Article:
This page is about a block occupancy detector that uses optoisolators to electrically separate the track from the detector output. Three versions of the detector are shown: Basic, Time Delayed and Direction Indicating.
There is nothing special about these circuits and there are other versions of this type of detector on the web and other places. The circuits have simplified outputs that use a minimum number of parts and can be configured to control just about any load device from LED's to relays.
With the track isolated from the detector output there can be a great deal more flexibility in building control circuitry for a layout as there is no concerns about connecting systems with different power supplies.
The circuits are built around the LM339 Quad Voltage Comparator chip and the H11AA4QT or 4N35 optoisolators.
The following schematic shows the basic detector circuit. this circuit will indicate an occupied block for a train traveling in either direction.
This circuit could be used with DCC control systems.
The next diagram shows the basic detector but with a built-in time delay via C1 and IC 1B to prevent the indicating LED from flickering during brief drops in current flow. In this circuit the output will turn on instantly by will not turn off until approximately 2 second after a train is no longer detected.
The circuit would be used to prevent relays from "chattering" during brief losses of current flow due to poor current pick-up for example.
The next schematic shows a direction indicating version of the basic detector circuit. This circuit will indicate not only an occupied block also the direction of the trains travel.
The circuit uses two optoisolators and detector circuits, one for each direction, to determine which way the current is flowing through the bridge and thus the direction of the train. Dual and quad optoisolator packages could be used for this circuit to reduce the number of devices in the circuit.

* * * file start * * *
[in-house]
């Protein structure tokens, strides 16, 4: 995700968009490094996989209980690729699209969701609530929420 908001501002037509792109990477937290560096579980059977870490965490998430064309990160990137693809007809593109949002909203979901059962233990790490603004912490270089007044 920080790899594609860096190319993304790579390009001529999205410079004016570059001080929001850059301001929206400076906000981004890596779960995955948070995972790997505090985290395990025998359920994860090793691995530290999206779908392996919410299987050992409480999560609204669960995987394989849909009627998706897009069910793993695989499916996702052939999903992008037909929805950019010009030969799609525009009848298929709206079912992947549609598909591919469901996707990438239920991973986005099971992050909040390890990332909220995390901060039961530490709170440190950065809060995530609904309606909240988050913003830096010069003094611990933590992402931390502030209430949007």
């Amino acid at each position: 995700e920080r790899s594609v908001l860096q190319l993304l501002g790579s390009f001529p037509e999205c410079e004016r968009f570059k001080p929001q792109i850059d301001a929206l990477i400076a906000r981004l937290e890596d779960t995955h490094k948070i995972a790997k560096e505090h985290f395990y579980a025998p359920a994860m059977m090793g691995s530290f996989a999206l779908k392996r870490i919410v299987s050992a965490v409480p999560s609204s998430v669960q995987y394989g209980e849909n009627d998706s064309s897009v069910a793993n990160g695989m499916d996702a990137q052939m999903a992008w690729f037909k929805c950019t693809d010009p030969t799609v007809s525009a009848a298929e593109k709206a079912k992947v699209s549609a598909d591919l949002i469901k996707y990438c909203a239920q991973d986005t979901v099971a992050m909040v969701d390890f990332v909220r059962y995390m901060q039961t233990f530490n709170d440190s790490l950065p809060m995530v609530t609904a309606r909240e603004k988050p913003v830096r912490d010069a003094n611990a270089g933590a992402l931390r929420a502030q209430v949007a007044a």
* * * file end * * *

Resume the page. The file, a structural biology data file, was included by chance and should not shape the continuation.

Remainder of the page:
This detector will only be operate properly with reversible current type direction control such as conventional power packs.
Only one resistor (R7) is needed for the direction LED's as only one of them can be at a time.
When the LED is ON the optoisolator's output transistor will conduct and the voltage across it will drop below 6 Volts.
This will cause the output of IC 1A to go LOW and the LED will turn ON or the voltage from C1 will be drained off.
In the Time Delay version, when the voltage across C1 drops below 6 volts the output of IC 1B will go LOW and D1 will turn ON and indicate the presence of a train in the block.
When sufficient current no longer flows through R1 and the optoisolators LED the transistor will turn off and the voltage across it will go above 6 Volts. The output of IC 1A to go HIGH and the LED will turn OFF.
In the time delayed circuit the C1 will charge and approximately 2 seconds after the train leaves the block the LED will turn OFF.
In the direction indicating circuit the the operation is the same as in the Basic version except that two isolators are used to sense which way the current is flowing through R1. The two optoisolators drive corresponding comparators that have their own LED's to indicate the direction.